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We're Not Very Worried About Immersion's (NASDAQ:IMMR) Cash Burn Rate

Simply Wall St
·4 mins read

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There's no doubt that money can be made by owning shares of unprofitable businesses. For example, biotech and mining exploration companies often lose money for years before finding success with a new treatment or mineral discovery. But the harsh reality is that very many loss making companies burn through all their cash and go bankrupt.

Given this risk, we thought we'd take a look at whether Immersion (NASDAQ:IMMR) shareholders should be worried about its cash burn. For the purposes of this article, cash burn is the annual rate at which an unprofitable company spends cash to fund its growth; its negative free cash flow. The first step is to compare its cash burn with its cash reserves, to give us its 'cash runway'.

Check out our latest analysis for Immersion

Does Immersion Have A Long Cash Runway?

A company's cash runway is calculated by dividing its cash hoard by its cash burn. In March 2020, Immersion had US$76m in cash, and was debt-free. Looking at the last year, the company burnt through US$28m. So it had a cash runway of about 2.7 years from March 2020. That's decent, giving the company a couple years to develop its business. Depicted below, you can see how its cash holdings have changed over time.

debt-equity-history-analysis
debt-equity-history-analysis

How Well Is Immersion Growing?

At first glance it's a bit worrying to see that Immersion actually boosted its cash burn by 16%, year on year. The good news is that operating revenue increased by 21% in the last year, indicating that the business is gaining some traction. Considering the factors above, the company doesn’t fare badly when it comes to assessing how it is changing over time. Clearly, however, the crucial factor is whether the company will grow its business going forward. For that reason, it makes a lot of sense to take a look at our analyst forecasts for the company.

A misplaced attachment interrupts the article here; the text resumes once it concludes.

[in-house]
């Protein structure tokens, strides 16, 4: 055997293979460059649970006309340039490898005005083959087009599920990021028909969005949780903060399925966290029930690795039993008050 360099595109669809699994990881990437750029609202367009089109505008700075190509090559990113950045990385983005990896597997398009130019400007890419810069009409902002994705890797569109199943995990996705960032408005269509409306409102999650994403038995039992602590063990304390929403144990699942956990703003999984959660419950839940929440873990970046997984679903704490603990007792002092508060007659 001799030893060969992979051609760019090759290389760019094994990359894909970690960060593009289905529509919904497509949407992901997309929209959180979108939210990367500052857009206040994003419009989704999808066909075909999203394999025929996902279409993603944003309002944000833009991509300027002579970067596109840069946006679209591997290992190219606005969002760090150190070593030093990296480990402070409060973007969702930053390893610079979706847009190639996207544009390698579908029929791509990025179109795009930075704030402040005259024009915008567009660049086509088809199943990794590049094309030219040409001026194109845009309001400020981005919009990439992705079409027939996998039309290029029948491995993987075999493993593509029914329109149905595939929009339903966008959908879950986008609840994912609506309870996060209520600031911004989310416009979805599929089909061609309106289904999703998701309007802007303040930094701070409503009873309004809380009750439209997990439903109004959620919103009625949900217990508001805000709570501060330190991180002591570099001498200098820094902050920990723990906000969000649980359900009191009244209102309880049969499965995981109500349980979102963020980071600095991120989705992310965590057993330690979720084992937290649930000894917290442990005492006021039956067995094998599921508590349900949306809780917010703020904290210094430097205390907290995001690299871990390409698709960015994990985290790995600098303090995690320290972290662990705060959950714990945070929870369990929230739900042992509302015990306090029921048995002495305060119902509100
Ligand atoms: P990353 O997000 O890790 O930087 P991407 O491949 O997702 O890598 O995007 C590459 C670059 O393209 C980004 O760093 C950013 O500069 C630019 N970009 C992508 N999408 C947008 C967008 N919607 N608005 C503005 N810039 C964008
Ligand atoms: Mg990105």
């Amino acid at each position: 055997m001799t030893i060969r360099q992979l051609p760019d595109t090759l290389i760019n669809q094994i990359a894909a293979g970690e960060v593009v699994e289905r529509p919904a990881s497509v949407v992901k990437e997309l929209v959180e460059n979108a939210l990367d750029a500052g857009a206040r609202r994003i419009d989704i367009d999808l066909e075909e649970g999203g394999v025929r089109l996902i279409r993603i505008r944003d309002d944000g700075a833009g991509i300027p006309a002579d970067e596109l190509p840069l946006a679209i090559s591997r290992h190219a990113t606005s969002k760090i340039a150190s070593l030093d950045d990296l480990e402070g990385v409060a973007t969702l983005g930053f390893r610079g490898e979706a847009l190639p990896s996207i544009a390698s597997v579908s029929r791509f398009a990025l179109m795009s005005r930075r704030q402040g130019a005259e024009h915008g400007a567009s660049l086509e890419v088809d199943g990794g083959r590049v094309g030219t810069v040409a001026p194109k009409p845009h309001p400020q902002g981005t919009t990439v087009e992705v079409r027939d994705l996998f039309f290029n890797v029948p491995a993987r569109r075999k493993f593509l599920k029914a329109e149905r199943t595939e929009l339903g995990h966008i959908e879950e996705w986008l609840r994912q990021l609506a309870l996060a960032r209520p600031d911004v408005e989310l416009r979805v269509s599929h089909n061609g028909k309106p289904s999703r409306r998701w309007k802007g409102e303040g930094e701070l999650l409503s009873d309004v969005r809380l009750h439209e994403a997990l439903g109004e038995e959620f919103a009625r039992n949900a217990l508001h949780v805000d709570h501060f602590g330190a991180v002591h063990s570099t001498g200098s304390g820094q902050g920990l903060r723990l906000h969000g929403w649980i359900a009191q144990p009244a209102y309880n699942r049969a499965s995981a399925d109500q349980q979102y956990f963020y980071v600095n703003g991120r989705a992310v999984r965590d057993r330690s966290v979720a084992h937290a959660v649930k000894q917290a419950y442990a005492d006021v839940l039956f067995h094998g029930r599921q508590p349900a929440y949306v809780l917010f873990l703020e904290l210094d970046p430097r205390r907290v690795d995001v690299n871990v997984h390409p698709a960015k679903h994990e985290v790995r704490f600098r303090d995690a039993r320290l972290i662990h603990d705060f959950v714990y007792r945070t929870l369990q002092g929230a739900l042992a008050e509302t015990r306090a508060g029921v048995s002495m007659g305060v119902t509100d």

How Hard Would It Be For Immersion To Raise More Cash For Growth?

We are certainly impressed with the progress Immersion has made over the last year, but it is also worth considering how costly it would be if it wanted to raise more cash to fund faster growth. Companies can raise capital through either debt or equity. Commonly, a business will sell new shares in itself to raise cash and drive growth. We can compare a company's cash burn to its market capitalisation to get a sense for how many new shares a company would have to issue to fund one year's operations.

Immersion's cash burn of US$28m is about 16% of its US$176m market capitalisation. As a result, we'd venture that the company could raise more cash for growth without much trouble, albeit at the cost of some dilution.

So, Should We Worry About Immersion's Cash Burn?

Even though its increasing cash burn makes us a little nervous, we are compelled to mention that we thought Immersion's cash runway was relatively promising. Considering all the factors discussed in this article, we're not overly concerned about the company's cash burn, although we do think shareholders should keep an eye on how it develops. Notably, our data indicates that Immersion insiders have been trading the shares. You can discover if they are buyers or sellers by clicking on this link.

Of course, you might find a fantastic investment by looking elsewhere. So take a peek at this free list of interesting companies, and this list of stocks growth stocks (according to analyst forecasts)

This article by Simply Wall St is general in nature. It does not constitute a recommendation to buy or sell any stock, and does not take account of your objectives, or your financial situation. We aim to bring you long-term focused analysis driven by fundamental data. Note that our analysis may not factor in the latest price-sensitive company announcements or qualitative material. Simply Wall St has no position in any stocks mentioned.

Have feedback on this article? Concerned about the content? Get in touch with us directly. Alternatively, email editorial-team@simplywallst.com.